WASHINGTON - President Bush's demand that Congress make his 2001 and 2003 tax cuts permanent is meeting with stiff resistance among some Republicans, including Sen. George Voinovich (R., Ohio), who yesterday became the first Republican to announce he will vote against the President's budget if necessary.
Mr. Bush made his strongest pitch yet for more tax cuts in a speech to the Detroit Economic Club on Tuesday. To a solid round of applause, he said, "The tax relief we passed lowered all tax rates on people who pay taxes. Yet, in 2011, those tax rates are scheduled to go back up. If Congress fails to act, taxes on dividends and capital gains will also go up, and the child credit will be reduced, and the death tax will come back to life.
"Allowing these scheduled tax increases to take effect - allowing taxes to go back up would only discourage growth and cost this country jobs and reduce paychecks. The United States Congress needs to make the tax relief permanent."
Less than 24 hours later, Mr. Voinovich said he has told the White House he will do whatever he can to block the President on tax cuts, include voting against the entire budget. He also delivered a shot across the White House bow by saying the President is wrong to push for Social Security changes this year and denounced some of the President's spending cuts as ill-advised.
Mr. Voinovich and Sen. Olympia Snowe (R., Maine) nearly derailed the President's tax cut in 2003 by demanding that Mr. Bush's $726 billion package of tax cuts over 10 years not exceed $350 billion while House Republicans wanted a much larger package.
Mr. Bush almost failed to get any tax cuts, succeeding only after Vice President Dick Cheney brokered a deal to move the expiration date of the capital gains and dividend tax cuts to 2008 from 2009, saving $29 billion.
Mr. Cheney then cast the vote breaking the 50-50 tie to pass $350 billion worth of tax cuts.
Mr. Voinovich said yesterday that because of the cost of the war in Iraq, the $1.8 trillion in deficits Mr. Bush projects to 2010 (including a record $427 billion this year), and the costly expansion of the prescription drug package under Medicare next year, the economic picture is too uncertain to make the tax cuts permanent. The cost of the tax cuts would total $1.1 trillion but is not included in the President's budgeting that extends to 2010.
Mr. Voinovich said he told presidential adviser Karl Rove and White House budget director Joshua Bolten he would bolt from the President's budget to keep out the expansion of tax cuts.
Democrats in general oppose making the tax cuts permanent but have only 45 votes in the Senate this year. Even though Republicans now have 55 votes, Mr. Voinovich said he thinks enough other Republicans would join him that they could block the tax cuts. Those could include Sens. Snowe, Bob Bennett (R., Utah), Susan Collins of Maine, and others in the so-called Centrist Coalition, which emphasizes bipartisanship.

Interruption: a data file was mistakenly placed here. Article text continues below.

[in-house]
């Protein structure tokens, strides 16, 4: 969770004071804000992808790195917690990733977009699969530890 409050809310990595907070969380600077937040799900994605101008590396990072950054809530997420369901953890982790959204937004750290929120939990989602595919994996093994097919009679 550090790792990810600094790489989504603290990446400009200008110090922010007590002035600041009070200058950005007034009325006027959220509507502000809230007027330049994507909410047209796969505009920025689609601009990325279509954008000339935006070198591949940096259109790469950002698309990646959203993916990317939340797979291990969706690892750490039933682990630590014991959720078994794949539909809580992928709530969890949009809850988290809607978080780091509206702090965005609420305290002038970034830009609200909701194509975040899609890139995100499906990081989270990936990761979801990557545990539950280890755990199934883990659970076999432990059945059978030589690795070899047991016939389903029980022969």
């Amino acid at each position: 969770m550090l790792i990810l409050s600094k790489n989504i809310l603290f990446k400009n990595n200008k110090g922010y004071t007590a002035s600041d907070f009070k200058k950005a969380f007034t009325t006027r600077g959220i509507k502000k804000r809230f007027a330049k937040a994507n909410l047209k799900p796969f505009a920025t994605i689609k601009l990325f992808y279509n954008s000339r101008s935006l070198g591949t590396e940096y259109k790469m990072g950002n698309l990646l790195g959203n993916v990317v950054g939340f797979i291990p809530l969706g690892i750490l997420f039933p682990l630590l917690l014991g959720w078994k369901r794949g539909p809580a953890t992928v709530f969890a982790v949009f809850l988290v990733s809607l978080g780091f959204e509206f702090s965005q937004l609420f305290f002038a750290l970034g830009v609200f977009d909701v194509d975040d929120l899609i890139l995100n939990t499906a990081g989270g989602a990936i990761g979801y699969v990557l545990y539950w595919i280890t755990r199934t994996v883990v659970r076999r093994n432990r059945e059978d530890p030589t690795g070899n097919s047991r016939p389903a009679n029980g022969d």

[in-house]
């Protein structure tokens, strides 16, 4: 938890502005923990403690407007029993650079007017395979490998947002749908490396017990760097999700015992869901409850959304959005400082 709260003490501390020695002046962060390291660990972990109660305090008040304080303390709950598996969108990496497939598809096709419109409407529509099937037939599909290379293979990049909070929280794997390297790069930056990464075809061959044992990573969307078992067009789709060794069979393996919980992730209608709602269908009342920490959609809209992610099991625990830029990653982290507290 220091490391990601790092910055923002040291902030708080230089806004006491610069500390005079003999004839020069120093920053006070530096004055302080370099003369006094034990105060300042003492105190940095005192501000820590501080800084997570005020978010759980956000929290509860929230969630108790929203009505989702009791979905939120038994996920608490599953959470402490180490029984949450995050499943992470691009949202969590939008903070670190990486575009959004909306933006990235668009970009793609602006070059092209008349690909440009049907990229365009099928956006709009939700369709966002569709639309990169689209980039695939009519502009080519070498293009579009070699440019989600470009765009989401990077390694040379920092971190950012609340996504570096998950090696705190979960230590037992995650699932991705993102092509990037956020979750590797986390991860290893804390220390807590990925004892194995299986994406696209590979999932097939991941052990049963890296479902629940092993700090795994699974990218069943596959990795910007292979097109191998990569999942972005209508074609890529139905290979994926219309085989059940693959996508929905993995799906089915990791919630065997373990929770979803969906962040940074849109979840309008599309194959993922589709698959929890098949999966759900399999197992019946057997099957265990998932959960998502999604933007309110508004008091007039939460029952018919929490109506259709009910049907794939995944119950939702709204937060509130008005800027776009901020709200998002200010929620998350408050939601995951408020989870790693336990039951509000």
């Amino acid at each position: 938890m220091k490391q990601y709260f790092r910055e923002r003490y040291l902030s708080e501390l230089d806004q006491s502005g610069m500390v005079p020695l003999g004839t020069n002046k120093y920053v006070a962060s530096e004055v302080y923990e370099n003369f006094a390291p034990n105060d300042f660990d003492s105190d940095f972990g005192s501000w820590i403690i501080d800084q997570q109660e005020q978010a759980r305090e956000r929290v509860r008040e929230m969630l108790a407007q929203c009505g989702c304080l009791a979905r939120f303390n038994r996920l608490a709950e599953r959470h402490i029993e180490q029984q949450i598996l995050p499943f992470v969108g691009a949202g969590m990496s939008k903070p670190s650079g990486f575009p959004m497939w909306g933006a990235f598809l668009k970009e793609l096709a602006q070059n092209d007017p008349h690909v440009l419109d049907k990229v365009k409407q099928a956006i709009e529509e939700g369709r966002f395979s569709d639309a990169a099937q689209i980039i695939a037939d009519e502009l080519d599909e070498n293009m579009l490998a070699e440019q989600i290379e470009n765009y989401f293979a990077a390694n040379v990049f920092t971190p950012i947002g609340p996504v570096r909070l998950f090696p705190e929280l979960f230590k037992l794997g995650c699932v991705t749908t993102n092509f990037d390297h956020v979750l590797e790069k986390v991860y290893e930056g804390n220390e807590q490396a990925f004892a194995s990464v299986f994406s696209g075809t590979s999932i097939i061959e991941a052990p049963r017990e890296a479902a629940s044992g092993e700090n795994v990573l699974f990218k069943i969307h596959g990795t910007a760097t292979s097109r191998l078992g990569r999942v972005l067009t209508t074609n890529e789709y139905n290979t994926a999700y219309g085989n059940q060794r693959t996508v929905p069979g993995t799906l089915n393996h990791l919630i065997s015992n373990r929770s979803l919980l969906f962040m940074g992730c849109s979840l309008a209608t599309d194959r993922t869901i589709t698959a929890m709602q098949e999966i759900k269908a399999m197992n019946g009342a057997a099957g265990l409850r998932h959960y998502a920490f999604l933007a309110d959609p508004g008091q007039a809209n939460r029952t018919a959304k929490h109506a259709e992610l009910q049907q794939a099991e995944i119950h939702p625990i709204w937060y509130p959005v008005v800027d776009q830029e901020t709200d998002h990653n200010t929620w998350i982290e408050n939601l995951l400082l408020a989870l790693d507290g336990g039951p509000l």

Mr. Voinovich said he thinks the White House will back away from demanding the tax cuts be permanent.
"It won't write," he said. "I don't think they'll do it."
Mr. Bolten disagrees, saying that the President's budget is built on the assumption that the tax cuts will be made permanent and that they will help boost the economy, providing investors and businesses with certainty.
Mr. Bolten conceded the Centrist Coalition's point that the cost of extending tax cuts "does grow over time" to at least $1.1 trillion over 10 years. But, Mr. Bolten added, "So does the economy. One of the things you need to keep in mind in looking at our evaluation of tax cuts is that we tend to use static models; that is, our growth forecasts and our revenue forecasts often do not adequately take account of the effect of those tax cuts on the economy."
He added, "And one of the things I think most economists will agree on at this point is that the reason we have growth back in the economy or the kind of growth that we've seen in the last couple of years and project in the months going forward is because the tax cuts are in place. They have contributed substantially to that restored growth."
Mr. Bolten, Treasury Secretary John Snow, and the President's most stalwart supporters began fanning out on Capitol Hill this week to try to boost support among wavering Republicans for Mr. Bush's spending cuts, making tax cuts permanent, and overhauling Social Security.
Pat Toomey, a former Republican congressman from Pennsylvania and now president of the conservative Club for Growth, said yesterday that his organization is considering running ads against centrists such as Mr. Voinovich who oppose acting to extend the tax cuts to try to bring the lawmakers back into the fold. Mr. Toomey said his group also is spending $10 million to push Congress to make changes to Social Security this year.
Mr. Voinovich, who approves the idea of partially privatizing Social Security through personal savings accounts, nonetheless also parts from the administration when he says it is too soon to act and that the American people first need a year of education.
Mr. Voinovich said he also thinks Mr. Bush is wrong in trying to eliminate most Community Development Block Grants, which he called a "terrific" program to help cities reclaim dilapidated urban centers.
With many influential Republicans such as Sens. Arlen Specter of Pennsylvania, Norman Coleman of Minnesota, Thad Cochran of Mississippi, Saxby Chambliss of Georgia, and Jon Kyl of Arizona saying they will fight specific budget cuts, Senate Budget Committee Chairman Judd Gregg (R., N.H.) admitted the President's budget is creating "some significant angst among my colleagues." But he still praised it as a thoroughly "Republican" budget for its "fiscal responsibility."
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